Breivik admits massacre but pleads not guilty

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OSLO, Norway (AP) — The right-wing fanatic who admitted to killing 77 people in Norway has pleaded not guilty in court to terror and murder charges saying he was acting in self-defense.

After rejecting the court's authority, Anders Behring Breivik said Monday that he admits to the bombing in Oslo and a shooting massacre on Utoya island outside the capital on July 22.

Breivik told the court: "I admit to the acts, but not criminal guilt."

THIS IS A BREAKING NEWS UPDATE. Check back soon for further information. AP's earlier story is below.

OSLO, Norway (AP) — The right-wing fanatic who confessed to killing 77 people in a bomb-and-shooting massacre went on trial in Norway's capital Monday, defiantly rejecting the authority of the court.

Anders Behring Breivik, dressed in a dark suit, smiled as a guard removed his handcuffs in the crowded court room. The 33-year-old then flashed a closed-fist salute, before shaking hands with prosecutors and court officials.

"I don't recognize Norwegian courts because you get your mandate from the Norwegian political parties who support multiculturalism," Breivik said in his first comments to the court.

Breivik also said he doesn't recognize the authority of Judge Wenche Elisabeth Arntzen, because he said she is friends with the sister of former Norwegian Prime Minister and Labor Party leader Gro Harlem Brundtland.

The anti-Muslim militant described himself as a writer, currently working from prison, when asked by the judge for his employment status.

After opening statements Monday, Breivik is set to testify for five days, explaining why he set off a bomb in downtown Oslo, killing eight, and then shot to death 69 people, mostly teenagers, at a Labor Party youth camp on Utoya island, outside the Norwegian capital.

Breivik has admitted to the attacks, claiming they were necessary to protect Norway from being taken over by Muslims, but has rejected criminal guilt. He claims he targeted the government headquarters in Oslo and the youth camp to strike against the left-leaning political forces he blames for allowing immigration in Norway.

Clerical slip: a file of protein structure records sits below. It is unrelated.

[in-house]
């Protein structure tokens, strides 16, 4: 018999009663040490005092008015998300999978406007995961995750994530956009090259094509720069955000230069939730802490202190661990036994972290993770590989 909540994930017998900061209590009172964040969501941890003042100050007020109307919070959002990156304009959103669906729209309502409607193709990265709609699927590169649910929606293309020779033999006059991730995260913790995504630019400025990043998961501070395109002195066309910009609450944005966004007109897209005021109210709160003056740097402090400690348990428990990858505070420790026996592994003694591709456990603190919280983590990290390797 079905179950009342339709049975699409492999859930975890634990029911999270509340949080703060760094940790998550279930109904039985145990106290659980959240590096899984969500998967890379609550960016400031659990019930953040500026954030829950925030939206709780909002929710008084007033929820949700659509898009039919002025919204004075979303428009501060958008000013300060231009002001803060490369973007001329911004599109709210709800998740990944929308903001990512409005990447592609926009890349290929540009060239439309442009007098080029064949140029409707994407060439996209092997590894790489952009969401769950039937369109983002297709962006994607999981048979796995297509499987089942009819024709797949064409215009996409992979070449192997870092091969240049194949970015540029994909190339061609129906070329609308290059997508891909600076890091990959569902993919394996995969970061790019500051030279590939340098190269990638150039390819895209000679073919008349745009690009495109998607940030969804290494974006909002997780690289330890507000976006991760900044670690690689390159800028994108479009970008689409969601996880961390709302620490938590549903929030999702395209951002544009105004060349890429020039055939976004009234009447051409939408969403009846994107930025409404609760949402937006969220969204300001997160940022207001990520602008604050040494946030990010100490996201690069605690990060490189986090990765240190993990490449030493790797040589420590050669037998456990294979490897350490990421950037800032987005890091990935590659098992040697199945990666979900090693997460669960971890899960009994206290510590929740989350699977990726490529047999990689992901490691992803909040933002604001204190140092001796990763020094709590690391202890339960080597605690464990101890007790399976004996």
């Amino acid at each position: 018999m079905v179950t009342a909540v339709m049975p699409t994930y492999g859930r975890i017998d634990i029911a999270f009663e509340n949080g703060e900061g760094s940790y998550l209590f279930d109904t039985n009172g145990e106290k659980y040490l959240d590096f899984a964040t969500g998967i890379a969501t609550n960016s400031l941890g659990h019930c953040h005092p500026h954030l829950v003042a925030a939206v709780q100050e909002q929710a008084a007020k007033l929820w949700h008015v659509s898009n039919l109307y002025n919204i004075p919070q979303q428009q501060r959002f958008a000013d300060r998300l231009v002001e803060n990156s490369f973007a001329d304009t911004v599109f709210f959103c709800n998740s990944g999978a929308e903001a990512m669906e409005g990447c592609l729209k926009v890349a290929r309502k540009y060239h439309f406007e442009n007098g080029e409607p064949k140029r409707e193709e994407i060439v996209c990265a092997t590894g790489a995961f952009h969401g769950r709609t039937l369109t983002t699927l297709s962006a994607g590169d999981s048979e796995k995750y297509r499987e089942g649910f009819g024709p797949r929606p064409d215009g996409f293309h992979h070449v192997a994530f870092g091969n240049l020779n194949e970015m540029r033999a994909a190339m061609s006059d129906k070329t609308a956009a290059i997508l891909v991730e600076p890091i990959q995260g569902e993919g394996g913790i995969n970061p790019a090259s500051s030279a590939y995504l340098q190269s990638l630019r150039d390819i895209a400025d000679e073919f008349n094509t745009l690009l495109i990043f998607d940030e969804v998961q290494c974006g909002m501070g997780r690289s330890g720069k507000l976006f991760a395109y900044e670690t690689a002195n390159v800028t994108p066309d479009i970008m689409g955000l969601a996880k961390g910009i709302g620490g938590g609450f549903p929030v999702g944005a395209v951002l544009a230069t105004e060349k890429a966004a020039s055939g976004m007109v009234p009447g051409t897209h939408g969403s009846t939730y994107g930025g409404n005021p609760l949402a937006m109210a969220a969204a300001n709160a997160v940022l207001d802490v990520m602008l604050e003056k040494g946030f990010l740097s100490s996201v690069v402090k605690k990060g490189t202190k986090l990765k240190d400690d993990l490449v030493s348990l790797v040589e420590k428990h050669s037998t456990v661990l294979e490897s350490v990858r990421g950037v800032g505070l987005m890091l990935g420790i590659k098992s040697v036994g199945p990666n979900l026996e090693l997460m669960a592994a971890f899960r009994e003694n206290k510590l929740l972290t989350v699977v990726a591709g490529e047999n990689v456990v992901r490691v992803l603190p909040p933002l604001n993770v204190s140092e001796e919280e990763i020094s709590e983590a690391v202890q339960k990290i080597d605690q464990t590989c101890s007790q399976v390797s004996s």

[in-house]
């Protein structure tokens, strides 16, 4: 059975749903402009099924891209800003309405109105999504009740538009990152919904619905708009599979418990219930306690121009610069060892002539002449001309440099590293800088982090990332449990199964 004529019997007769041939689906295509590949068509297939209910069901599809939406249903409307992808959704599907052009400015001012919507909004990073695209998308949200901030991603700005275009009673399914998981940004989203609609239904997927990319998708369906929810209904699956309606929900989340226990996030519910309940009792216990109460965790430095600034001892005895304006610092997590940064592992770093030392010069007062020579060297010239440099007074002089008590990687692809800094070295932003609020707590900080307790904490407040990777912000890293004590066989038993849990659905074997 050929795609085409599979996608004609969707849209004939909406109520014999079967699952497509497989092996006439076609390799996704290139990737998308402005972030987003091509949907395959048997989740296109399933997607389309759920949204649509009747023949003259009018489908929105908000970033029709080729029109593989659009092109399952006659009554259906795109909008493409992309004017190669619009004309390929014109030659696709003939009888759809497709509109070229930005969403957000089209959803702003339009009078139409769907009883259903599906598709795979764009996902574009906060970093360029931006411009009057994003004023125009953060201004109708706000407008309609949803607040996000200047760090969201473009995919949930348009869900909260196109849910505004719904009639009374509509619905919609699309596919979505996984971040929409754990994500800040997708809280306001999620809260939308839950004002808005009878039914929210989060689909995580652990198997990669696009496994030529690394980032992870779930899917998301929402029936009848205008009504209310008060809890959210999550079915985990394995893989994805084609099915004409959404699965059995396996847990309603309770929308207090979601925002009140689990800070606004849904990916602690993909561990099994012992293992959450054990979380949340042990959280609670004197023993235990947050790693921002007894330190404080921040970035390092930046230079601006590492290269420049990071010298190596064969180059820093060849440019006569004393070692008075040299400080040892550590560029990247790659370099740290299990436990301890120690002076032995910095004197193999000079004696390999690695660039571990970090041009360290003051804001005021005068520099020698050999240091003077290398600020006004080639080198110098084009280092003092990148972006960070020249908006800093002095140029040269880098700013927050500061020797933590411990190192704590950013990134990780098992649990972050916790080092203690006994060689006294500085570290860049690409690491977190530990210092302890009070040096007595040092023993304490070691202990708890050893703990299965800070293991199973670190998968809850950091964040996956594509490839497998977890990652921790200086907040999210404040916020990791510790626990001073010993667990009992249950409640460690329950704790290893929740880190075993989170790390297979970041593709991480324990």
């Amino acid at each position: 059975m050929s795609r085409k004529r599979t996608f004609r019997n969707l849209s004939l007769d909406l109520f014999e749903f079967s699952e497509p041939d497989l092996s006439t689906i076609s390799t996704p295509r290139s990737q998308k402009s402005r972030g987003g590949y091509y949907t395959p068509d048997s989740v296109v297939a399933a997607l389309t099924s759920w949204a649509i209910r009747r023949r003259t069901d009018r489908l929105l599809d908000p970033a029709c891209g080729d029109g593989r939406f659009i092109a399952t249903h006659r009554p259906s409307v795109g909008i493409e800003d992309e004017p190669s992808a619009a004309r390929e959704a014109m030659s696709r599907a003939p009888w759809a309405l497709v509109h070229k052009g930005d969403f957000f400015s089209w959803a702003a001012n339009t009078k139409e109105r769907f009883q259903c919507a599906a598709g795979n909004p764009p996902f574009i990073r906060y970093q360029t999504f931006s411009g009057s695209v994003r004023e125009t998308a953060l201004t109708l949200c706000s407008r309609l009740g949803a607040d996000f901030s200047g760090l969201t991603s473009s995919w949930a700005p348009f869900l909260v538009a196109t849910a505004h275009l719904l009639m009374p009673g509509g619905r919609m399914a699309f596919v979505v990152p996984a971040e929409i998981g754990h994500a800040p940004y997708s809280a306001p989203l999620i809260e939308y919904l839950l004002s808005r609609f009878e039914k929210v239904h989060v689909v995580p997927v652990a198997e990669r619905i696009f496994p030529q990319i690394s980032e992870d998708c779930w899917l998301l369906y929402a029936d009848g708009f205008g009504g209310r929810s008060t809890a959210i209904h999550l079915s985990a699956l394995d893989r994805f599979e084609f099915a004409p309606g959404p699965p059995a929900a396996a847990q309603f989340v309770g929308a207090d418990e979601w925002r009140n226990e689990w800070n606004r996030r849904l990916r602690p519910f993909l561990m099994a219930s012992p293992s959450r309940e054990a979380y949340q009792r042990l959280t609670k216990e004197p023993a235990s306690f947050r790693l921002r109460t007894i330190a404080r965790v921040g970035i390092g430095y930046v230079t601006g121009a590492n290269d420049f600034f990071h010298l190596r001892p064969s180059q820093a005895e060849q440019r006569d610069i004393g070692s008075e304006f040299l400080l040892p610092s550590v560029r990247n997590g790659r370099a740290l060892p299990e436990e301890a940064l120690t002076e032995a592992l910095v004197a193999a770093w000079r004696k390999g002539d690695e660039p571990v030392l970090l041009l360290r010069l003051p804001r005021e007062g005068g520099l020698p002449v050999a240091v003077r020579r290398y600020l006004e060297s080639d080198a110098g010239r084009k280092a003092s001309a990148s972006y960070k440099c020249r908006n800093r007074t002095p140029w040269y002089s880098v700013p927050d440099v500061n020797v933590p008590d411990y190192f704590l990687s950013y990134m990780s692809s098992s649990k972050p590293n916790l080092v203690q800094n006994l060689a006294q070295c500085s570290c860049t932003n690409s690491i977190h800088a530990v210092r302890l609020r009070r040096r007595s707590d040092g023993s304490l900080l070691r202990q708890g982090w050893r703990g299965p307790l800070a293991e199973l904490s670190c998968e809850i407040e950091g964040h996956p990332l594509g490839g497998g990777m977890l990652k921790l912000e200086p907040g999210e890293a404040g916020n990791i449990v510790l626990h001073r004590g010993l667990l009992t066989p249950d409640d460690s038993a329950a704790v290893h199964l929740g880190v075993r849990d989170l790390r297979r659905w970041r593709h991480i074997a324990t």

Breivik remained stone-faced and motionless as prosecutor Inga Bejer Engh read his indictment on terror and premeditated murder charges, including descriptions of how each victim died.

The key issue to be resolved during the 10-week trial is the state of Breivik's mental health, which will decide whether he is sent to prison or to psychiatric care.

If deemed mentally competent, he would face a maximum prison sentence of 21 years or an alternate custody arrangement under which the sentence is prolonged for as long as an inmate is deemed a danger to society.

Police sealed off the streets around the court building, where journalists, survivors and relatives of victims watched the proceedings in a 200-seat courtroom built specifically for the trial.

Thick glass partitions were put up to separate the defendant from victims and their families, many of whom are worried that Breivik will use the trial to promote his extremist political ideology. In a manifesto he published online before the attacks, Breivik wrote that "patriotic resistance fighters" should use trials "as a platform to further our cause."

Norway's NRK television will broadcast parts of the trial, but it is not allowed to show Breivik's testimony.

Breivik told investigators he is a resistance fighter in a far-right militant group modeled on the Knights Templar medieval crusaders, but police have found no trace of the organization and say he acted alone.

Anxious to prove he is not insane, he has called right-wing extremists and radical Islamists to testify during the trial, to show that there are others who share his view of clashing civilizations.

Breivik surrendered to police 1 hour and 20 minutes after he arrived on Utoya. The police response was slowed by a series of mishaps, including the lack of an operating police helicopter and the breakdown of an overloaded boat carrying a commando team to the island.

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Associated Press writers Bjoern H. Amland and Julia Gronnevet contributed to this report.

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